Assistant U.S. Attorney John Marshall Alexander insisted during the government’s 30 minutes allotted that the younger Scruggs knew about the bribe.
Jackson attorney Mike Moore, the former state attorney general, was at counsel table with Robertson. Assistant U.S. Attorney Clay Dabbs was with Alexander.
Two of the appeals court judges – Senior Judge Patrick E. Higginbotham and Judge W. Eugene Davis – asked numerous questions of both sides, while Judge James L. Dennis listened.
Couldn’t a reasonable juror conclude that payment to co-defendant Timothy Balducci for pre-trial work “was just a cover for a bribe?” Davis said to Robertson.
“It’s important to look at the evidence,” Robertson responded, saying Balducci admitted he never talked to Zach Scruggs about a bribe and that a Nov. 1, 2007, conversation about edits to the judge’s proposed arbitration order gave no indication Scruggs knew.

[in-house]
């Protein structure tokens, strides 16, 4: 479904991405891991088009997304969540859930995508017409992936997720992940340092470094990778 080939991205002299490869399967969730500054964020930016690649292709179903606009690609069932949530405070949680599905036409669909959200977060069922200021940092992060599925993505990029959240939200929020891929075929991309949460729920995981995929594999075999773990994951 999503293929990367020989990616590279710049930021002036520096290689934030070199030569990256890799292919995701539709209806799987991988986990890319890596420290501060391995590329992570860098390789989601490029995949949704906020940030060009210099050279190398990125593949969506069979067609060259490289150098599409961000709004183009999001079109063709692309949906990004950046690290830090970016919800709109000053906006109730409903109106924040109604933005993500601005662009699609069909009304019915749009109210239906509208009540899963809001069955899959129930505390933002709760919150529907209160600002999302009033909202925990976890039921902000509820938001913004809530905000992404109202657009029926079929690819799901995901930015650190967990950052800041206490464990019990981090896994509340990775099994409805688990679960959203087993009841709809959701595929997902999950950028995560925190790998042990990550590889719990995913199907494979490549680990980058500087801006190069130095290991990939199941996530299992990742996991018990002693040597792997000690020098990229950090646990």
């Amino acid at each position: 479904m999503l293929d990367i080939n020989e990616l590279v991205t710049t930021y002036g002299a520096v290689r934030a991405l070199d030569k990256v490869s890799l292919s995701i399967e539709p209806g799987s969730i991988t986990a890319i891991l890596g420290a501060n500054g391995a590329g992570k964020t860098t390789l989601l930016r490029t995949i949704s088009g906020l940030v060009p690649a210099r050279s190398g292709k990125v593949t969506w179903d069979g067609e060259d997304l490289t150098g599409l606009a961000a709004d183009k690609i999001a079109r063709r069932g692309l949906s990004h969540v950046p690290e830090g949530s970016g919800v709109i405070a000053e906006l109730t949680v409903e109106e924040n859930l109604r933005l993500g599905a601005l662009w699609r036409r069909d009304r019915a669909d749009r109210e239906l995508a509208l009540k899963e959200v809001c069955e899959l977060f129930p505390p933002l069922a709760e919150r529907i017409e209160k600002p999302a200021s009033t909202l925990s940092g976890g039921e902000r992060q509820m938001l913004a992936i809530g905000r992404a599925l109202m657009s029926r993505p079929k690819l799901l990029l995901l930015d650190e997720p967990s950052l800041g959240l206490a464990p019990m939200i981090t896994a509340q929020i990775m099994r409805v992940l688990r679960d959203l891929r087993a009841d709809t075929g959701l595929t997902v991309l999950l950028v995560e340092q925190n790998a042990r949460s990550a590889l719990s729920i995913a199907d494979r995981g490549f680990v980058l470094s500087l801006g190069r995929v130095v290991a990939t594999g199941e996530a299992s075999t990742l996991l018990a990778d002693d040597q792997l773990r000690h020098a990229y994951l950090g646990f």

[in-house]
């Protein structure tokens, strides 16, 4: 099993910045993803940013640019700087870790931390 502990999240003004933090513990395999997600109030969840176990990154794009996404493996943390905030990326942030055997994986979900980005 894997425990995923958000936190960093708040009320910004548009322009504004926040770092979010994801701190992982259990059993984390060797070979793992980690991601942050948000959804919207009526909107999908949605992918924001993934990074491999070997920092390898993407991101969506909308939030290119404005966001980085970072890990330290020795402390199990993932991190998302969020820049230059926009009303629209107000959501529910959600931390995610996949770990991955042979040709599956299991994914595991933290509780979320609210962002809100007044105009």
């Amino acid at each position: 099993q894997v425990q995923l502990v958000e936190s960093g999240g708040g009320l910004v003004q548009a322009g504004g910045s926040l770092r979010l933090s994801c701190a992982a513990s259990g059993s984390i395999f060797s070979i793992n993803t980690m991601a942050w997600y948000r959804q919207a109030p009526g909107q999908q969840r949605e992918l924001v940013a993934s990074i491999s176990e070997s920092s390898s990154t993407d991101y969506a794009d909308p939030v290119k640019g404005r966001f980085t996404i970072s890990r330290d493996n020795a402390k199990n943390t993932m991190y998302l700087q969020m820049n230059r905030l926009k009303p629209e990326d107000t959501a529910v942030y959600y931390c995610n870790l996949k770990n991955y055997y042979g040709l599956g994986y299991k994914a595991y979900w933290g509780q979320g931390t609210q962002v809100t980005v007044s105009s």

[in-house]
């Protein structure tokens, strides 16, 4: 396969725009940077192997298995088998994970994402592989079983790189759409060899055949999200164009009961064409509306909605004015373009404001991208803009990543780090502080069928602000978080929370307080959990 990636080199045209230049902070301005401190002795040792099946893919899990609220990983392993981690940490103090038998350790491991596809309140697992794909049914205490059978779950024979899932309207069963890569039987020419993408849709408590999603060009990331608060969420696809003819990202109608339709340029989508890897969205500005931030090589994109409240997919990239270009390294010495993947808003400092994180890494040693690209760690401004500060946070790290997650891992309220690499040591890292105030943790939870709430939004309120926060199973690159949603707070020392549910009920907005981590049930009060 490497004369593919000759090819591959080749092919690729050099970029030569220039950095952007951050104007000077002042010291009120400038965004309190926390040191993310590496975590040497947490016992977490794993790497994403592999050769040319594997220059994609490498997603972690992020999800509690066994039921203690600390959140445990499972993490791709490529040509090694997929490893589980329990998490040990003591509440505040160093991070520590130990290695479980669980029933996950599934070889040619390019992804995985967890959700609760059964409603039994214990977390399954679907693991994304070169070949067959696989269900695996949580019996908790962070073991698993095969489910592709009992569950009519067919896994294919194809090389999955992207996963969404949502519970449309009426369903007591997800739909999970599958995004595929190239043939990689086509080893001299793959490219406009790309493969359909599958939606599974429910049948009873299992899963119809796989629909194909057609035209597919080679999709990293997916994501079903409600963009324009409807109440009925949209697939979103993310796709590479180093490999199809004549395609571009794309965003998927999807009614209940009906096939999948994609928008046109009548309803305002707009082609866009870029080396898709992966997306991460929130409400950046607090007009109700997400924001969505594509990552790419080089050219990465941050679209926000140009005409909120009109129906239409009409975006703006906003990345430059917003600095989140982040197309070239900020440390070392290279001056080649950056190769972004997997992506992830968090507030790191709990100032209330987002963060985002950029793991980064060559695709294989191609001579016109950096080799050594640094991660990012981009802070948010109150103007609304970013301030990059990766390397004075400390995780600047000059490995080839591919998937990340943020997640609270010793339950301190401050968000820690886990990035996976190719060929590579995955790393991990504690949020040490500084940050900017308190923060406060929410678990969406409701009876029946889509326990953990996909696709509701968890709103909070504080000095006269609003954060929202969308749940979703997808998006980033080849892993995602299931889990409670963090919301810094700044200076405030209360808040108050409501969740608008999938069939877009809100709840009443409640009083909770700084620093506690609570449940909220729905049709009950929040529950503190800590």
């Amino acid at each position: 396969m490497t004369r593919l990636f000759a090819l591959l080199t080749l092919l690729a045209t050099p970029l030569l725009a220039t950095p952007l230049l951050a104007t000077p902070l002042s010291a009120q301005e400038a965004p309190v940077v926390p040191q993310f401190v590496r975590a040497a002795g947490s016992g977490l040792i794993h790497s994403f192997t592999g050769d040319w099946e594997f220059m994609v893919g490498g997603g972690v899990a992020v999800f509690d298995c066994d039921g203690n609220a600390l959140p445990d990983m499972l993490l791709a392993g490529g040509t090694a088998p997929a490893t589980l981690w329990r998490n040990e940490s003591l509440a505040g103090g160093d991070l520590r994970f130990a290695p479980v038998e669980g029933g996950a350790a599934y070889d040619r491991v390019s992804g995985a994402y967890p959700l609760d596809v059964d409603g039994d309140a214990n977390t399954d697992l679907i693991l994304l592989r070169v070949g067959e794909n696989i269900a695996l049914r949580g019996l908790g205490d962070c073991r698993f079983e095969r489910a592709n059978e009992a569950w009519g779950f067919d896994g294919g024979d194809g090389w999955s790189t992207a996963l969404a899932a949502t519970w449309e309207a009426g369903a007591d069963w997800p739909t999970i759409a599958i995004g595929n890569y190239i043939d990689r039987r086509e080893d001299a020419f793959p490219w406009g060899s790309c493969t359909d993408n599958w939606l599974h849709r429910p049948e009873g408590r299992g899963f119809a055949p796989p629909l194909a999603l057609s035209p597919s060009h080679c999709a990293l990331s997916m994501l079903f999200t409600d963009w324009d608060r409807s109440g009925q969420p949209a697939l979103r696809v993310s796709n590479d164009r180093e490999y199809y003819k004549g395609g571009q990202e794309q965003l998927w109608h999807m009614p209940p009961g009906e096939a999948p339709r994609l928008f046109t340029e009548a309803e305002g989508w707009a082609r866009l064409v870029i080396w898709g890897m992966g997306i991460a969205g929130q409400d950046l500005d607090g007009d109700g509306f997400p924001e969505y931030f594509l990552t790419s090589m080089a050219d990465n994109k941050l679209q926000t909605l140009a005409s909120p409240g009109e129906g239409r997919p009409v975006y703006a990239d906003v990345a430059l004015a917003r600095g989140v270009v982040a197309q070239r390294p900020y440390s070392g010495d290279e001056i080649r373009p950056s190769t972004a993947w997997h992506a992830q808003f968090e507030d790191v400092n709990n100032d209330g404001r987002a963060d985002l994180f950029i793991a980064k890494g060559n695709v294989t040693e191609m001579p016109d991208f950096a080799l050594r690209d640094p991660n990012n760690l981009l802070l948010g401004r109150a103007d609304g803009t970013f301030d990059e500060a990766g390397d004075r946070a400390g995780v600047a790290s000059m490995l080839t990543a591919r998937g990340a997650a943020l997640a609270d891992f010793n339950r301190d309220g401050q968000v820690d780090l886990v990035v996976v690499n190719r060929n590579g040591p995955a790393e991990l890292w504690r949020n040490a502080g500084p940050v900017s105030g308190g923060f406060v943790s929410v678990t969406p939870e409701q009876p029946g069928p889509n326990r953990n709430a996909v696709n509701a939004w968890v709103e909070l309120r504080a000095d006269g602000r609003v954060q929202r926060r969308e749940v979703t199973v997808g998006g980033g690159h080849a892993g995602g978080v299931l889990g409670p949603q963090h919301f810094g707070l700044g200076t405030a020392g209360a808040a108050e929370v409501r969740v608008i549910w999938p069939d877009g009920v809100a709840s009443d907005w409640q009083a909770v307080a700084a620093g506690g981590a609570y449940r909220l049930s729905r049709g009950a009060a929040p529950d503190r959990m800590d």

“You can’t join a conspiracy without an affirmative action,” Robertson said. “This whole case boils down to those eight minutes,” referring to the secretly recorded meeting in the Scruggs Law Firm on the Square in Oxford.
Dennis, though, suggested Scruggs might have known as Balducci talked about “taking another load of sweet potatoes” to Lackey that it was about money, a bribe.